I've been reading the classics - papers on Haemophilus influenzae competence and transformation published in the 1960s. They contain lots of information that, if true, is important for our work. But we know it's all too easy to 'discover' things that turn out to not be true, so we'll need to proceed cautiously.
Here are some factoids that contradict my current assumptions:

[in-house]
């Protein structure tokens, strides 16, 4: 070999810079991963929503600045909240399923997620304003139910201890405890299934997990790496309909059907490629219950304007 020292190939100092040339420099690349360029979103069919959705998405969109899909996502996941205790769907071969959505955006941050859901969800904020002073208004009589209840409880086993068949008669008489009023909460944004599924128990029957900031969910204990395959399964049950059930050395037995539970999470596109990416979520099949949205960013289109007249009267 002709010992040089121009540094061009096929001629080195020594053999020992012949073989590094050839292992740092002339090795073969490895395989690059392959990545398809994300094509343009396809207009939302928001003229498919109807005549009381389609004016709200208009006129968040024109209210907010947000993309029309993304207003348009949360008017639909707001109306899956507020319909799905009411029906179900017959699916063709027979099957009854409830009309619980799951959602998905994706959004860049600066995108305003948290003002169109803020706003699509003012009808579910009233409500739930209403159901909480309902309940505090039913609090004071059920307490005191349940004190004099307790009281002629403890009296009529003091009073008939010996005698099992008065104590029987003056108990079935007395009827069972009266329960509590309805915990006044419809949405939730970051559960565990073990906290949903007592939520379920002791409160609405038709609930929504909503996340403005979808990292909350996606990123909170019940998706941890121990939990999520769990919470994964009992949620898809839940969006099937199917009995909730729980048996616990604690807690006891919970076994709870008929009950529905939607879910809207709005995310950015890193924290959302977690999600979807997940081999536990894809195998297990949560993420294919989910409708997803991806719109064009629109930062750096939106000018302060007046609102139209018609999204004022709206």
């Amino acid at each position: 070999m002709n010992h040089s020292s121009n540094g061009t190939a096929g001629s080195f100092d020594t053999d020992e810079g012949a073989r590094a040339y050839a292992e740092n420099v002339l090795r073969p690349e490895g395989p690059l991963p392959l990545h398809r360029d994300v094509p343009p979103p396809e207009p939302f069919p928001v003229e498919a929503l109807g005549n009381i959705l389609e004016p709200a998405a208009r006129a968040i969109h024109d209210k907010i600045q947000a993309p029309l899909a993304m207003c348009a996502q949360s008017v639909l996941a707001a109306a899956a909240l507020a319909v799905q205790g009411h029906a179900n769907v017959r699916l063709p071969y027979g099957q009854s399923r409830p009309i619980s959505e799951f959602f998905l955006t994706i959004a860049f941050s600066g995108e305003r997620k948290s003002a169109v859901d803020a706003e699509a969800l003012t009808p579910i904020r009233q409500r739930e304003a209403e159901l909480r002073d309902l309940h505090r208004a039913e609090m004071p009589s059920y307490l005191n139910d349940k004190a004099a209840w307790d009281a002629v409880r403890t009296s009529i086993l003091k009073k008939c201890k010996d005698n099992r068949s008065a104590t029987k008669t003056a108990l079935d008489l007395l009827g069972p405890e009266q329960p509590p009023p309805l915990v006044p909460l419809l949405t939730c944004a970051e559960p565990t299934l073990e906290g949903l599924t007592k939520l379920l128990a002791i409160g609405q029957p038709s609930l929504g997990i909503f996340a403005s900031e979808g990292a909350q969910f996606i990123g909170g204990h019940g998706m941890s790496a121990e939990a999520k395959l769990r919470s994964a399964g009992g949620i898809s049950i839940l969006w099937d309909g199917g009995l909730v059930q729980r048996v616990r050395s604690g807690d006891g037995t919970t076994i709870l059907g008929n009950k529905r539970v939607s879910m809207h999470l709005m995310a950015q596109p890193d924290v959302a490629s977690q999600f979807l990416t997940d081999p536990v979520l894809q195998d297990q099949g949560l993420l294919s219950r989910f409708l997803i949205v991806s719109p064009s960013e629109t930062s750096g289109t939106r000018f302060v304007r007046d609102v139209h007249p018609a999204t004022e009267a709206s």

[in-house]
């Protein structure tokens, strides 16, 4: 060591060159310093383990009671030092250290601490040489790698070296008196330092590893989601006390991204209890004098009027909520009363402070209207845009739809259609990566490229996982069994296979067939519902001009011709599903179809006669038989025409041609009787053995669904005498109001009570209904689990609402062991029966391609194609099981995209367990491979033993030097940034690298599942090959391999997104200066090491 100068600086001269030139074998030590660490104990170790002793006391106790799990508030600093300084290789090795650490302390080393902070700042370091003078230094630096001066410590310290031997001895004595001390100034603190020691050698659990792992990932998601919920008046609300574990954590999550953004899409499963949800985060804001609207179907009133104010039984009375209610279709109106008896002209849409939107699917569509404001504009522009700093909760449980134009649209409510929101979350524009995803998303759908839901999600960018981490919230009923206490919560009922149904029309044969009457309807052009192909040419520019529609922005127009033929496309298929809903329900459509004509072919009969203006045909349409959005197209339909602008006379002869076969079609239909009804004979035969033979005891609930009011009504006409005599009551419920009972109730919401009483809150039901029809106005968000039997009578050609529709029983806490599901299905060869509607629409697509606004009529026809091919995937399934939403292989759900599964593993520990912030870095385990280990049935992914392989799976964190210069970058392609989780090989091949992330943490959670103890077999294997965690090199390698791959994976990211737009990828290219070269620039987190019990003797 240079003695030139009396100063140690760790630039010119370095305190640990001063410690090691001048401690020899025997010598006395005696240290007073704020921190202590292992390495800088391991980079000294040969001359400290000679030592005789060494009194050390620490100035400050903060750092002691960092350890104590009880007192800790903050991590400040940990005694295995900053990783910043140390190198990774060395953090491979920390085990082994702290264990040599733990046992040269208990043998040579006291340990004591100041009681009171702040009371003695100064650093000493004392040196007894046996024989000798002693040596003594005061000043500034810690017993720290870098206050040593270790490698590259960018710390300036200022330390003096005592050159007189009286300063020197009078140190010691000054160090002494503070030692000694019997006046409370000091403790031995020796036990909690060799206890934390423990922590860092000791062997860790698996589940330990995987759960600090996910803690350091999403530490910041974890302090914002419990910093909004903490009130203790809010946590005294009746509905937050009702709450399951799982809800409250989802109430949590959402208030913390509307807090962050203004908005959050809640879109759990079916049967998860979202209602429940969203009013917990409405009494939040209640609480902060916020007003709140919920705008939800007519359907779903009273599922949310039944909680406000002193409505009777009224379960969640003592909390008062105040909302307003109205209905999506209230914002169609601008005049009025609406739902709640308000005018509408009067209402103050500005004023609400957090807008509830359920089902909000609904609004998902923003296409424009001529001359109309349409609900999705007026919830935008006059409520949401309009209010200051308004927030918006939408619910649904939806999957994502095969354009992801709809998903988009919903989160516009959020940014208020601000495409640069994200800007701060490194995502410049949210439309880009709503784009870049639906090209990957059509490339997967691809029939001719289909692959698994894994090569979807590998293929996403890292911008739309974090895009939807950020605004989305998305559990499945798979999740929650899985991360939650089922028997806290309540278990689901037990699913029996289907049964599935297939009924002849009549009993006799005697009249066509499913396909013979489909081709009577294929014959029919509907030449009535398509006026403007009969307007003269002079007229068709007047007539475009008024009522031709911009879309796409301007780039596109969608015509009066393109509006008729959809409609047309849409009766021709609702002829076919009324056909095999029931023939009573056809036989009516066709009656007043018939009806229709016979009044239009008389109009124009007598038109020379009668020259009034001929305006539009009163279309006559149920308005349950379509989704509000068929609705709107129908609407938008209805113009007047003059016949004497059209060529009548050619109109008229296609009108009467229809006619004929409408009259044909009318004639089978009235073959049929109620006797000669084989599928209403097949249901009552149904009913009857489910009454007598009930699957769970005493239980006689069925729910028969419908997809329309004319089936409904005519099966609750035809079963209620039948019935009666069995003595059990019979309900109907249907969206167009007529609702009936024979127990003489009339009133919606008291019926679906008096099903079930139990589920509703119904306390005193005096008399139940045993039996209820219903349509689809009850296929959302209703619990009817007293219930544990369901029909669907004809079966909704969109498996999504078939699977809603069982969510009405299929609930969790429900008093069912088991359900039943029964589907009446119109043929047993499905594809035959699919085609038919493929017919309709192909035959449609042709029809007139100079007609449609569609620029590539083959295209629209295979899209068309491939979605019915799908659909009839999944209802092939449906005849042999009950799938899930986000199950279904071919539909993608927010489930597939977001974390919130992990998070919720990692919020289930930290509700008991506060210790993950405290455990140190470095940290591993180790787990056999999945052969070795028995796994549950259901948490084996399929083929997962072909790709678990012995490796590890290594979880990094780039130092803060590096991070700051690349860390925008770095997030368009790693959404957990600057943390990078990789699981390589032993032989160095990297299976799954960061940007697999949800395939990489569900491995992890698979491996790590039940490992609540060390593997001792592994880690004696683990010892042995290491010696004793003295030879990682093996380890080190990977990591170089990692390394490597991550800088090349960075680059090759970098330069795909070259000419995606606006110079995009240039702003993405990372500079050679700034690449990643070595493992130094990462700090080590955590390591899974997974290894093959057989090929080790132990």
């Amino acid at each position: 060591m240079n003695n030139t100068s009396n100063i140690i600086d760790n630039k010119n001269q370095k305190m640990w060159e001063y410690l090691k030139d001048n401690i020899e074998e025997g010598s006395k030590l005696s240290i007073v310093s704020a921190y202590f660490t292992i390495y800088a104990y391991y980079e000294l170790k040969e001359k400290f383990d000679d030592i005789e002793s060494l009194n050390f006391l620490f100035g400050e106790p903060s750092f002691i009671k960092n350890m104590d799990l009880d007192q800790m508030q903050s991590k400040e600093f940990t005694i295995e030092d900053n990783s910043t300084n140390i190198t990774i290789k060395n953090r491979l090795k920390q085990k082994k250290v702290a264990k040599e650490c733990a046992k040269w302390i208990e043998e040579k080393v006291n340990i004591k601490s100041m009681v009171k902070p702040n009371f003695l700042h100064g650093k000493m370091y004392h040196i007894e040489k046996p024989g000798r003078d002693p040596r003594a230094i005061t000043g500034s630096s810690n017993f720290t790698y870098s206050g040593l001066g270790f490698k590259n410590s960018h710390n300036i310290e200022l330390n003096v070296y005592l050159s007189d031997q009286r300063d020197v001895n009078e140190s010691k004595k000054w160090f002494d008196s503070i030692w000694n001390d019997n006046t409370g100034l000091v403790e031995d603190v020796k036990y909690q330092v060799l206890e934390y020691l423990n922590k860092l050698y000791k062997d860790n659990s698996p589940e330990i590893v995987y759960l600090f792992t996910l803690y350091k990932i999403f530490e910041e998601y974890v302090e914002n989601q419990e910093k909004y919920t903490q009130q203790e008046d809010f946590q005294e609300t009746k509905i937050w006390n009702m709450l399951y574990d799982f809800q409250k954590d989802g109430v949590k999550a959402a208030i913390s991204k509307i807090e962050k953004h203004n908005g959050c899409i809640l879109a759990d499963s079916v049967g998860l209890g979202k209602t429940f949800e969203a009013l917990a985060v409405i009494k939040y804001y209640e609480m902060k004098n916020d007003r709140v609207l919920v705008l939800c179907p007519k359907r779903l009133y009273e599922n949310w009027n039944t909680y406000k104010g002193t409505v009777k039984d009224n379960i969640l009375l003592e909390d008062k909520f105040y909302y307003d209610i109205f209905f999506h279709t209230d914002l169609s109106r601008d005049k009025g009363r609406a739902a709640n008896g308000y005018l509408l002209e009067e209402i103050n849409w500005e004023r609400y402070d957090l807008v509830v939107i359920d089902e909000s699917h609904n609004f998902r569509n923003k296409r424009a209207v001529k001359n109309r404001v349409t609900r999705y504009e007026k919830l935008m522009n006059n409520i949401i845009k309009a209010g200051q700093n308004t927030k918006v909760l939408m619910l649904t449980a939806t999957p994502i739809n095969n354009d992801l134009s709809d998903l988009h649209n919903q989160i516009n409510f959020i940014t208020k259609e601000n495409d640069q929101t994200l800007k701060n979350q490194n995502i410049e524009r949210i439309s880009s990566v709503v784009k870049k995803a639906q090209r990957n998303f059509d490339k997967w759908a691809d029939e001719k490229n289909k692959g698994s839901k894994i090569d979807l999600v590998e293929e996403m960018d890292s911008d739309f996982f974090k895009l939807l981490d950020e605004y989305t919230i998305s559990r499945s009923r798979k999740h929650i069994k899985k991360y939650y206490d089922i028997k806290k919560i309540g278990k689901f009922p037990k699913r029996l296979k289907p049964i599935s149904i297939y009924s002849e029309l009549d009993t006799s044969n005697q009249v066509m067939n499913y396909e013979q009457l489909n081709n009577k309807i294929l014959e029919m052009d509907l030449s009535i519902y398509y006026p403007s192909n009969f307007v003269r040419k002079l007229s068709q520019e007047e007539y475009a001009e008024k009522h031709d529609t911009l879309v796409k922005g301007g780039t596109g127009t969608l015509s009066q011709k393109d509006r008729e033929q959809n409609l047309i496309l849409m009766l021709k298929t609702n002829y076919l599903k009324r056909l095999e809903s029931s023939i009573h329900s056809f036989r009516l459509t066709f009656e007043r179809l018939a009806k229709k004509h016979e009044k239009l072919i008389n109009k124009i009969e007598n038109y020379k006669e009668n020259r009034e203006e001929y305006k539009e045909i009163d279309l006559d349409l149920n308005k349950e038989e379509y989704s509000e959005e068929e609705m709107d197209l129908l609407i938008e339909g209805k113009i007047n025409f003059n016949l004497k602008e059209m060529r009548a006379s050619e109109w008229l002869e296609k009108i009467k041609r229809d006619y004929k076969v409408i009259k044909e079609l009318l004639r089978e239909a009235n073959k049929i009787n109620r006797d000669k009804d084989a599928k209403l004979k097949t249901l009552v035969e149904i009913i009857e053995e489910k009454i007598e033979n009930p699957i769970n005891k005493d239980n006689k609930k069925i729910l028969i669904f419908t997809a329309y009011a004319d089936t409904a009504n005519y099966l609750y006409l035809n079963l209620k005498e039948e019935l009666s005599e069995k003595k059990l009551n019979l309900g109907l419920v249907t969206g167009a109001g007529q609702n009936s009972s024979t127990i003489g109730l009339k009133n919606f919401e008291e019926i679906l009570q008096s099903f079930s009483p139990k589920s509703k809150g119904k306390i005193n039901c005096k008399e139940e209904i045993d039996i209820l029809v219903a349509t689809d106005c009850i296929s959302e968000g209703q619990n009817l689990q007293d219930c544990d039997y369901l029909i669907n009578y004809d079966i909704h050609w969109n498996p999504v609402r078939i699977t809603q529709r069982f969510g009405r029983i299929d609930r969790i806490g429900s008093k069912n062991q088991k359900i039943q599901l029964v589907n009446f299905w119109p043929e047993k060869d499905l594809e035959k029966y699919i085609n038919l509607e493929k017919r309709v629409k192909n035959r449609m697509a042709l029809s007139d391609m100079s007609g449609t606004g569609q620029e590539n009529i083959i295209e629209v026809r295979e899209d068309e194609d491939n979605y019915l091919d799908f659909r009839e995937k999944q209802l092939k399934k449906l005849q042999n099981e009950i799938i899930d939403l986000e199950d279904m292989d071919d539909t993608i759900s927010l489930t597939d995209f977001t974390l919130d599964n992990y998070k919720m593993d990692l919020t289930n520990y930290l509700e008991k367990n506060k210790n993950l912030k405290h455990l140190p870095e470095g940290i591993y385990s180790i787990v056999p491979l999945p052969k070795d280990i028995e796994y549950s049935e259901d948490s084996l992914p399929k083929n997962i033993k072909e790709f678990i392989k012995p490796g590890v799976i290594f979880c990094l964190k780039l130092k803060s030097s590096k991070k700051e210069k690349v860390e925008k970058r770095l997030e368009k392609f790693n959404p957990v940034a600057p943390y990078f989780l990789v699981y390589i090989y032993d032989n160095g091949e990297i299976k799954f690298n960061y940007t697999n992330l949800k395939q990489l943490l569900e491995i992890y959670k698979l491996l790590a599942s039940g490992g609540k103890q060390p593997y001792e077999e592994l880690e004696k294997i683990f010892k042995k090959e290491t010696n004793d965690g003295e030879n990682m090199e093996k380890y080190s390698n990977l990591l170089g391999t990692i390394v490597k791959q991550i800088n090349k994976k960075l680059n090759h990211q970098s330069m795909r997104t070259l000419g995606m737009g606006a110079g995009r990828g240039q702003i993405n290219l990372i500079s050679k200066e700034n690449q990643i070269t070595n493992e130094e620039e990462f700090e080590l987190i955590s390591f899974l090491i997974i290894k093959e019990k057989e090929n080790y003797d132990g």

The media additive hemin loses potency after for a few weeks in the fridge . (We've been keeping it for years.)
Washing competent cells removes one or more factors needed for DNA uptake.
Cells have a nucleoside phosphorylase that is active in the periplasm - this means it acts on nucleosides that haven't been taken up by the cell yet. This may be important for understanding why purine nucleotides and nucleosides inhibit competence but purine bases don't.
Cells bind about five times more DNA than they take up.
Why are unfalsifiable beliefs so attractive?
2 days ago in Epiphenom